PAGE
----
Dog Eyes Rolled Back: What Does It Mean & Should You Fret?

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Do you happen to have just seen your dog’s eye roll back in the head? Perhaps, you see such for the first time, and it’s got you worried so much that you’re already attributing it to any medical condition you can think of?

Relax. While a dog’s eyes appearing to be rolled backward can denote a lot of things, some of which could be a cause for worry, it goes without saying, however, that it could be a harmless occurrence that you should never lose sleep over.

So, why did my dog eyes roll back?  Neurological disorders are one of the factors responsible for your dog’s eyes rolling back. When this is the cause, it’s sudden and for a short period of time but can be continual. Other reasons are injury to the eye, cherry eye, seizure, and pain among others.

Why Did My Dog’s Eyes Roll Back? (Understanding the Nictating Membrane)

To begin with, it might come off as a surprise to know that what you’re seeing is not actually your dog’s globe rolling back. In most cases, it’s just your dog’s nictating membrane, which is also called ‘haw‘ or the ‘third eyelid.’ The third eyelid is usually invisible to the eyes because it’s tucked away at the corner of a dog’s eye.

While it’s meant to stay that way, it may protrude, extending from its usual place and thereby covering the cornea. This is why, as a dog owner seeing it for the first time, you may think your dog’s eyes rolled back in the head, which isn’t always the case; It’s often just the nictating membrane overlaying the cornea.

The third eyelids often have varying colors, some of which can be clear or cloudy; the color largely depends on breed type.

rottweiler dog with dog eyelid

Now, what is the function of the nictating membrane?

First, it acts as a protective shield that safeguards the cornea from injuries, and it also has some cleansing functions; when it slides across the cornea, it wipes off mucus, debris, and dirt that have accrued over time.

Also, the third eye has a tear gland responsible for the production of one-third of a dog’s tears. Also, its lymphoid system produces immunoglobulin that helps fight any infection the eye is susceptible to.

The third eyelid performs all its functions from the corner of the eye, and, as a result, you can only see it when your dog jolts up from a nap or if you exposed it manually; this requires you to lift up your dog’s normal eyelid when he is asleep, in which case you’ll see the nictating membrane overlaying the cornea. This makes many believe a dog’s eyes roll back when sleeping.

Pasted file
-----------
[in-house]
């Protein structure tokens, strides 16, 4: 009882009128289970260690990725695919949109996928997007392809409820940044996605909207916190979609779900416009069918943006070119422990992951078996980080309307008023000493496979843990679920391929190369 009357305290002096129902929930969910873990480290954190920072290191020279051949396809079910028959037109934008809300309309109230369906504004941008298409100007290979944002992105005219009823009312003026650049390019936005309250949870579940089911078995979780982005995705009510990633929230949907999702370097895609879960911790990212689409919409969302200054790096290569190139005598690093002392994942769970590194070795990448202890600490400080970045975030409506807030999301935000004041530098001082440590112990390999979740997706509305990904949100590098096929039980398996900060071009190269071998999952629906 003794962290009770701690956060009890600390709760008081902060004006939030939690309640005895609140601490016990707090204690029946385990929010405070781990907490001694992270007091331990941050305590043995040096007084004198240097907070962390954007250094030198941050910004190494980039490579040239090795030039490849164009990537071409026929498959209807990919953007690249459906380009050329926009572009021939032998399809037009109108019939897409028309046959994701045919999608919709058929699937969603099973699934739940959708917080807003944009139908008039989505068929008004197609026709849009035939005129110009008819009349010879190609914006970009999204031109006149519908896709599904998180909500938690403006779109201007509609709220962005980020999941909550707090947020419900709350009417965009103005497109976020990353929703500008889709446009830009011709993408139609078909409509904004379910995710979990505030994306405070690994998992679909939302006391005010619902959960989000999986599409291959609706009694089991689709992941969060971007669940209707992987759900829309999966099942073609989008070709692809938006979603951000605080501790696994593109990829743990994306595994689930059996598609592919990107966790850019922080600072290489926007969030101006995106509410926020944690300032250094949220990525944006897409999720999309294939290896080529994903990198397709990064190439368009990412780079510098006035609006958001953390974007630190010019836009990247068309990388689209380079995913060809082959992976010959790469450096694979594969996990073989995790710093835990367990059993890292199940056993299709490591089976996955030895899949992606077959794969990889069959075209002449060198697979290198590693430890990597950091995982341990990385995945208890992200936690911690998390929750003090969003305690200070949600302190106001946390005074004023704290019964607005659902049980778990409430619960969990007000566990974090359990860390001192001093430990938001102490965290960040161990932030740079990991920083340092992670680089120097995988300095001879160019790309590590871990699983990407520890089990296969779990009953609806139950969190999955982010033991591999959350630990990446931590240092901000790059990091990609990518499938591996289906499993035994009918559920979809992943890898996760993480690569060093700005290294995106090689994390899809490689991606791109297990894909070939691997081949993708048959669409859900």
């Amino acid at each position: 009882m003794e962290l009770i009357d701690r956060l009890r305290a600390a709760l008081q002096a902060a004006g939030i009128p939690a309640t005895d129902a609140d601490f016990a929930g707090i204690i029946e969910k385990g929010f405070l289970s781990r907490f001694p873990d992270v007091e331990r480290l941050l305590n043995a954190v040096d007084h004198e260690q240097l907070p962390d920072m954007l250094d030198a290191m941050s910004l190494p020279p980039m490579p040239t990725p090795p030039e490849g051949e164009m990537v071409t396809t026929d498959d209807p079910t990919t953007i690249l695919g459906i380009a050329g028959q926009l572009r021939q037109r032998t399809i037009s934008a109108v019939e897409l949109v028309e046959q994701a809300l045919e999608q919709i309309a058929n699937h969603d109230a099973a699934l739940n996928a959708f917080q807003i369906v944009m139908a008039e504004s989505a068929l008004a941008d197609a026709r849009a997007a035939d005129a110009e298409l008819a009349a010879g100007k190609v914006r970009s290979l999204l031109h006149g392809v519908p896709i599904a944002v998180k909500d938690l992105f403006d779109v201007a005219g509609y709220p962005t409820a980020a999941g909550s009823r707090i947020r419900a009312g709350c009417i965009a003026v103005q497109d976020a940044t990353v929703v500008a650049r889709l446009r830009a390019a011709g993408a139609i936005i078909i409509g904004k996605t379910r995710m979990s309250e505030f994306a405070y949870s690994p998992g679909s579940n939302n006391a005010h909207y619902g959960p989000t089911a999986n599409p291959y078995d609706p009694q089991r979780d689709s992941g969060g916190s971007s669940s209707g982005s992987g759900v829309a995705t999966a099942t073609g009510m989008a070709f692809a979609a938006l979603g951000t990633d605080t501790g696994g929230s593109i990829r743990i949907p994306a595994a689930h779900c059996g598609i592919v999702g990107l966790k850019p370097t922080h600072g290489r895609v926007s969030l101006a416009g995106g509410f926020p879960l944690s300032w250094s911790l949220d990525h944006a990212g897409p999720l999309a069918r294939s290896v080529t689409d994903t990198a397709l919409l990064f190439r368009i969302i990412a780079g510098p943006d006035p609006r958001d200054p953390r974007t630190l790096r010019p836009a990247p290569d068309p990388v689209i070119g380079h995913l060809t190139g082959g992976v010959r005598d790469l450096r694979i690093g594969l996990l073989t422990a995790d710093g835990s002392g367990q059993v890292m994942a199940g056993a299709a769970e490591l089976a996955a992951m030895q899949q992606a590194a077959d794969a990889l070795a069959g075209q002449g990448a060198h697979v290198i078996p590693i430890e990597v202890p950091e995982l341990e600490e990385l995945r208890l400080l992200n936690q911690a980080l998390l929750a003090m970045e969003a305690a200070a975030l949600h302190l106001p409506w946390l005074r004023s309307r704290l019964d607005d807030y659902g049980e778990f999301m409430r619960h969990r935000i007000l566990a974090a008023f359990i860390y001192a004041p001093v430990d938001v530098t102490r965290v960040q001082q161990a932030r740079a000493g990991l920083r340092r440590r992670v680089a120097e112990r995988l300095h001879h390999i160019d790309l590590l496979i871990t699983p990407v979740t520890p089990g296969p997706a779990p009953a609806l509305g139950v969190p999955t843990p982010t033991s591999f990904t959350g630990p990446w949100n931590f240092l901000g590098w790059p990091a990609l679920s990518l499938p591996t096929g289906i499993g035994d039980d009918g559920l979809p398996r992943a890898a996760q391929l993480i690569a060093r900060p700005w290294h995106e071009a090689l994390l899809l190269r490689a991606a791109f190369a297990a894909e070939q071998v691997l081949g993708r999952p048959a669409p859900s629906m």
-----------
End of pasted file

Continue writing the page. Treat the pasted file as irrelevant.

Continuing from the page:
Other than the above, if your dog’s nictating membrane appears when he is fully awake and active and even visible for a long time, it could infer that your dog is in potential danger and needs quick medical attention.

Reasons for Revealing the Third Eyelid

Still, on the nictating membrane, many things can cause it to protrude from the corner of the socket and overlay on the eye, but more common culprits are some neurological disorders and some injury to the eyes. So, if you notice your dog eyes rolling back in the head and shaking, the following might be responsible:

1. Neurological Disorders

dog eye roll back in the head

Some neurological disorders can be responsible for your dog’s third eye appearing, which, in some cases, maybe for a short period but continually. A neurological disorder can cause the nerves that are responsible for holding the nictating membrane to the socket to be less functional; as a result, the third eyelid can’t be held back in its position in the corner of the eyeball and will protrude, thereby overlaying on the globe for some time.

A very common neurological disorder responsible for this is Horner’s syndrome [1]. A dog doesn’t necessarily have to have been living with this disorder before, as it usually takes place suddenly. When this is the case, one of the symptoms you’ll notice alongside the third eyelid’s appearance are:

  • Sunken eyes
  • Droopy facial features
  • Small pupil size
  • Droopy eyelids

In most cases, what brought about Horner’s disorder in a dog cannot be categorically ascertained, but oftentimes, it has been linked with trauma to the head and a growth pressing on the nerves. It could also be triggered by middle or inner ear disease, wound from a bite, or if the optic disc is herniated.

However, this disorder is typically attributed to breeds such as golden retrievers and cocker spaniels, although it can develop in other breeds as well.

Be that as it may, it goes without saying that other neurological disorders can also be responsible for the appearance of the third eyelid. Other common ones are dysautonomia and tetanus.

2. Eye Injury

Veterinary inspecting Golden Retriever in clinic for eye injury

Damage to the eyes can also cause the nictating membrane to appear, making a dog’s eyes swollen and rolling back. A dog’s eyes can become inflamed as a result, and he will bear a lot of pain.

Scratching and conjunctivitis could be responsible for the injury in the eye, in which case a dog’s eye might have gotten bruised by the paws of another animal or accidentally brushed against an object in the house.

Given this, a dog’s haw will protrude and overlay on the eyes for a while, to prevent further damages; it’s more like the eye’s protective mechanism. Like a neurological disorder, an injury to the eye can also affect the haw’s nerves and cause it to prolapse unfetteredly.

3. Cherry Eye